Anarchy Online undergoes major changes in latest update

Anarchy Online

Raise your hand if you thought the sci-fi MMO Anarchy Online went under sometime around 2007. Surprise! You're wrong. And not only is it still around, it was actually just given a major facelift that has an impact on almost every aspect of the game.

Released yesterday, the 18.7 (count 'em!) update adds a brand-new starting area for new players, Arete Landing, which is a shuttle port adjacent to the renovated ICC headquarters on Rubi-Ka. Arete Landing contains a new series of quests, with an increased amount of experience awarded to players over the first 30 levels. Missions will now grant 1000 extra credits as a completion reward, and new characters will also move faster than they did previously.

The ICC renovations mean the headquarters now offers general stores and an FC shop/Phasefront dungeon, there's a subway entrance, the Unicorn Lander in Andromeda has been moved to the HQ and now has a proper door, and fast access to the Temple of Three Winds/Inner Sanctum has been made exclusive to the ICC. Major changes have also been made to professions, battlestations, vendors, various quests, the item shop, and more.

It's an extensive overhaul, and while I won't pretend to be familiar enough with the game to have any idea what "a Ganking Uncle Pumpkin-Head with a slow spawn timer" is, I do have a legitimate and very sincere admiration for its durability. Anarchy Online has never been a big player on the MMO scene, nor does it attract the visceral level of interest among non-players that EVE Online sometimes manages to stir up, and yet it's somehow managed to last 14 years in a genre that's famous for eating its young. That's impressive.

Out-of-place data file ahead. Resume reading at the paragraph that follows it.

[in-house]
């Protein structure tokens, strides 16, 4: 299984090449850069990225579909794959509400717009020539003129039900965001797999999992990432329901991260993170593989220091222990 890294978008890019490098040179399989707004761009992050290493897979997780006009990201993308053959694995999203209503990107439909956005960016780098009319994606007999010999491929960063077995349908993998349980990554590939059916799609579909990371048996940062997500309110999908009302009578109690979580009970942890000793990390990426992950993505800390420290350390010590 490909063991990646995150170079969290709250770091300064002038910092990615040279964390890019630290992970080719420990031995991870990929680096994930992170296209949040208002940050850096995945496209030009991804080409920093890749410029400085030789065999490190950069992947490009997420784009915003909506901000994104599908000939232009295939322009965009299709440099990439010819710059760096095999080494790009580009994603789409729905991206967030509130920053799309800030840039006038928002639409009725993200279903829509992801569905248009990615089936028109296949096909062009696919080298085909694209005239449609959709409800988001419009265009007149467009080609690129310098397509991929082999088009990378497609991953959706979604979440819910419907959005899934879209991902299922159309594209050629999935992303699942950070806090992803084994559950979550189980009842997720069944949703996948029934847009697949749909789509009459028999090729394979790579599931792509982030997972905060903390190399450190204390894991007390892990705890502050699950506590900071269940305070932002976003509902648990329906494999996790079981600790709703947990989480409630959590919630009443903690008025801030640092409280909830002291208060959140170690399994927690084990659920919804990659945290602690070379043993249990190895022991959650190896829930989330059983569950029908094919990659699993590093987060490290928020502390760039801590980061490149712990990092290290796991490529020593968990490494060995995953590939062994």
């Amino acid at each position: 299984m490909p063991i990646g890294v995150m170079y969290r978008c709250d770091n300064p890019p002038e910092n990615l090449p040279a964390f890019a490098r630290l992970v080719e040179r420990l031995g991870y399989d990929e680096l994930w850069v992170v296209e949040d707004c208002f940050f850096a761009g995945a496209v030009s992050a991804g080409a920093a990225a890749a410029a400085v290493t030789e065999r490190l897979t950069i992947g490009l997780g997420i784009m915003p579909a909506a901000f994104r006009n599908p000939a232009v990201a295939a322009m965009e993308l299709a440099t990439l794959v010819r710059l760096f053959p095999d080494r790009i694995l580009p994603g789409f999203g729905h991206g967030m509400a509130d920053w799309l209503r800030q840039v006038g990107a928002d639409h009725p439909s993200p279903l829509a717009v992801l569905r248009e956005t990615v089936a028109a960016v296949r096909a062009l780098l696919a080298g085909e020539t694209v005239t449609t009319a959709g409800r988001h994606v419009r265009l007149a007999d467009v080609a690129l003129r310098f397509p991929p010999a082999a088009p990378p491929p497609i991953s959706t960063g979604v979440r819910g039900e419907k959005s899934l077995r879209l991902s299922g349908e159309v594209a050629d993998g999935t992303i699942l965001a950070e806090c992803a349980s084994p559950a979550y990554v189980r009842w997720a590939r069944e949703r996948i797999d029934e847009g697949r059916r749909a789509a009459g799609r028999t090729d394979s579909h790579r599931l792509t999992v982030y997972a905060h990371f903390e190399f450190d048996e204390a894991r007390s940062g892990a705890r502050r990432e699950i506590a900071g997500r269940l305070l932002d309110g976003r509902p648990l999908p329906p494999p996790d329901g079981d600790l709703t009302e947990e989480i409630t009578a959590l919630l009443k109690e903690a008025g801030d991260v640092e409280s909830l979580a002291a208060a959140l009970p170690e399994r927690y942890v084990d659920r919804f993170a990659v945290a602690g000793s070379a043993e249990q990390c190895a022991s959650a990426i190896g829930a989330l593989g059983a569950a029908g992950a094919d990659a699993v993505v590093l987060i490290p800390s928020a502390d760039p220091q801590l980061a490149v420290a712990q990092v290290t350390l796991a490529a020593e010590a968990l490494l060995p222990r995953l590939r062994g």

A full breakdown of the changes in the 18.7 update has been posted in the Anarchy Online forums. And if you're intrigued by the idea of an MMO that's almost old enough to drive and want to know more—it went free-to-play in 2004—hit up

Andy Chalk

Andy has been gaming on PCs from the very beginning, starting as a youngster with text adventures and primitive action games on a cassette-based TRS80. From there he graduated to the glory days of Sierra Online adventures and Microprose sims, ran a local BBS, learned how to build PCs, and developed a longstanding love of RPGs, immersive sims, and shooters. He began writing videogame news in 2007 for The Escapist and somehow managed to avoid getting fired until 2014, when he joined the storied ranks of PC Gamer. He covers all aspects of the industry, from new game announcements and patch notes to legal disputes, Twitch beefs, esports, and Henry Cavill. Lots of Henry Cavill.